Of those who walked away with the actual Top Chef title (and $100,000 prize), only Season 1 champ Harold Dieterle has his New York restaurant, Perilla, up and running. His menu offers one dish similar to one created the show —a grilled hanger steak with sunchoke creamed spinach (the original had lamb) — but Dieterle now shies away from the spotlight.
"I don't like going into the dining room," he says. "I'm more comfortable back in my kitchen."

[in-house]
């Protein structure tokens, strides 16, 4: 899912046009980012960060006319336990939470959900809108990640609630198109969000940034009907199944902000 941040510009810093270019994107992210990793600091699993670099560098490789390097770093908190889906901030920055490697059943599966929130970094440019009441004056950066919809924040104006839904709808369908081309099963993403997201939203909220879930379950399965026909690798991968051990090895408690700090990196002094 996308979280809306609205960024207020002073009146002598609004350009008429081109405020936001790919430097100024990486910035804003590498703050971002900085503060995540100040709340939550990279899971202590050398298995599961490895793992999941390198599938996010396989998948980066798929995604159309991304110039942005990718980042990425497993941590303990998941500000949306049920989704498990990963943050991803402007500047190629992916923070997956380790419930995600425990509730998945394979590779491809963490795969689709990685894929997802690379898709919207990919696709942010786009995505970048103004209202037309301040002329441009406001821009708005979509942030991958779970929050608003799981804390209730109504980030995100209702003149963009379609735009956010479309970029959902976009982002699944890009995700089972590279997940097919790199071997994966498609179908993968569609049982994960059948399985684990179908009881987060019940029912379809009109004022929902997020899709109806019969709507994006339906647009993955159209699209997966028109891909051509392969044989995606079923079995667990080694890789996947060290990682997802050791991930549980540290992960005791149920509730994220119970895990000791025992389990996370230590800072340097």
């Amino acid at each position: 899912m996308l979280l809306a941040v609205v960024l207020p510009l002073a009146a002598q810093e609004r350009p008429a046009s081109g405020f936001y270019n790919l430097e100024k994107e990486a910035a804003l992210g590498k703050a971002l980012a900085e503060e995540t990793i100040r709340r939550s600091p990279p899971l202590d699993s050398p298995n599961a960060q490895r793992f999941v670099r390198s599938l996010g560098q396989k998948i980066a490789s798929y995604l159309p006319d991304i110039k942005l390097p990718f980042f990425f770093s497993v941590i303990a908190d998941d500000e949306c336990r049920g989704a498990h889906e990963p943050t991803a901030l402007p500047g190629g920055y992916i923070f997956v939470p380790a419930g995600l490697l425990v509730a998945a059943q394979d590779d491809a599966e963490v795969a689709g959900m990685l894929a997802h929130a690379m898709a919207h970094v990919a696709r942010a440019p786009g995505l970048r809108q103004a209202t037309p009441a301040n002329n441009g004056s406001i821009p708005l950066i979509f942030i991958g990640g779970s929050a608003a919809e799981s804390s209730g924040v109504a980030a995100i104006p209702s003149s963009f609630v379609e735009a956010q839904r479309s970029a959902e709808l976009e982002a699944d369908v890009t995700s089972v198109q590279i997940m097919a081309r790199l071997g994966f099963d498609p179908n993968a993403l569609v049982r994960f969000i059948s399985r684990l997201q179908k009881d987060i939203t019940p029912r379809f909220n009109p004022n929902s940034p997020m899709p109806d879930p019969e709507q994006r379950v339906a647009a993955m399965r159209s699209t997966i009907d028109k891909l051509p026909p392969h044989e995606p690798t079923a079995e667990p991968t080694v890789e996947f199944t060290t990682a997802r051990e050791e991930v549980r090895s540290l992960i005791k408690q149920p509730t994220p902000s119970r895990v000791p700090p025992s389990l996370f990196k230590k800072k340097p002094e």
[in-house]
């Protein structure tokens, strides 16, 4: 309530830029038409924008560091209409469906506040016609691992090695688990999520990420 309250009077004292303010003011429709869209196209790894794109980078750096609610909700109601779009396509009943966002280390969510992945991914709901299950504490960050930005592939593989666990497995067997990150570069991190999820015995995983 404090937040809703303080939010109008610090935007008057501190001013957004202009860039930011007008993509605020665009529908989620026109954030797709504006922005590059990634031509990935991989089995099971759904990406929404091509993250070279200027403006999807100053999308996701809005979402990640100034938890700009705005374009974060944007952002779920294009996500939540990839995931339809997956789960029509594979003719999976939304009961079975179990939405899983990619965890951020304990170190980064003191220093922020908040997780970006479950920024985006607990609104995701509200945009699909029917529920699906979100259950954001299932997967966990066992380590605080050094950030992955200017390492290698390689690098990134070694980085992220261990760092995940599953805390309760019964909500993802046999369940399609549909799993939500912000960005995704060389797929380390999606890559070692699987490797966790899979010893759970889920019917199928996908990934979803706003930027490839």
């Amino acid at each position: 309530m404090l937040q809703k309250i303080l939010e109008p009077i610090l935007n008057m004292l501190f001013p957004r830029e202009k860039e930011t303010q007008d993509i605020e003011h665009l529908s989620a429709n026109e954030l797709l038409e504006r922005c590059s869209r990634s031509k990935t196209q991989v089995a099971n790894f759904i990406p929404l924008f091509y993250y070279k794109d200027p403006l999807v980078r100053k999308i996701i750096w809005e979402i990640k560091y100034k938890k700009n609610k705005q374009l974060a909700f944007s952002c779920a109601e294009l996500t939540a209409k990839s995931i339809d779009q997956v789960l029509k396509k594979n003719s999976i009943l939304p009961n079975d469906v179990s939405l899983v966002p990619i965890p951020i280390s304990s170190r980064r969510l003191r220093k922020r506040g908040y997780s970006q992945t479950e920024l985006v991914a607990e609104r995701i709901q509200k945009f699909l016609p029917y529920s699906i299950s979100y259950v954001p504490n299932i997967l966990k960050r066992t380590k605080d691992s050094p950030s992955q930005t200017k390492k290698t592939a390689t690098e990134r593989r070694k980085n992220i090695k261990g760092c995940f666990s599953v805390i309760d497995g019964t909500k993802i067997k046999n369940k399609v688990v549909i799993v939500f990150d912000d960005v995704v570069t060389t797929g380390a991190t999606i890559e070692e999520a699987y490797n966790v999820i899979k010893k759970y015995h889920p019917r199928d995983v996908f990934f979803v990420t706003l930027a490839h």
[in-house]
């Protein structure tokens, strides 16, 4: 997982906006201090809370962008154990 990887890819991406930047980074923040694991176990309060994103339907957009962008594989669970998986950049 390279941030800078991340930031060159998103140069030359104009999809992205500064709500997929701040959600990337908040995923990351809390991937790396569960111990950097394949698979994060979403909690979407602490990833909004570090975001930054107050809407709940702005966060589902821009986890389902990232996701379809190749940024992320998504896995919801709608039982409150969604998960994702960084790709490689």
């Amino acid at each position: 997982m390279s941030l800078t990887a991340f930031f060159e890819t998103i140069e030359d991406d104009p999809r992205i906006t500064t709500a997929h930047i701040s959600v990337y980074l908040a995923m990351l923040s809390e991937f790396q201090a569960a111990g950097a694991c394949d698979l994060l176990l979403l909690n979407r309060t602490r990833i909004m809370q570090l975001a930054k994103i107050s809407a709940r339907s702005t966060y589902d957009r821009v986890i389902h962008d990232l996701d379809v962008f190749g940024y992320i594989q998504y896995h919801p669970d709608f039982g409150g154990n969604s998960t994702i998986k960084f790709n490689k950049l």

The remaining Top Chef champs have plans in the works. Season 2 winner Ilan Hall will launch a new place in Los Angeles, Season 3 champ Hung Huynh has a spot in New York coming soon, and Season 4 Top Chef Stephanie Izard is looking at Chicago.
Some past competitors do step away from their kitchens long enough to watch the new crop of Top Chef contenders.
"I have to," Malarkey says. "Some nights, no one even cares what I'm making. They just want to talk about Top Chef."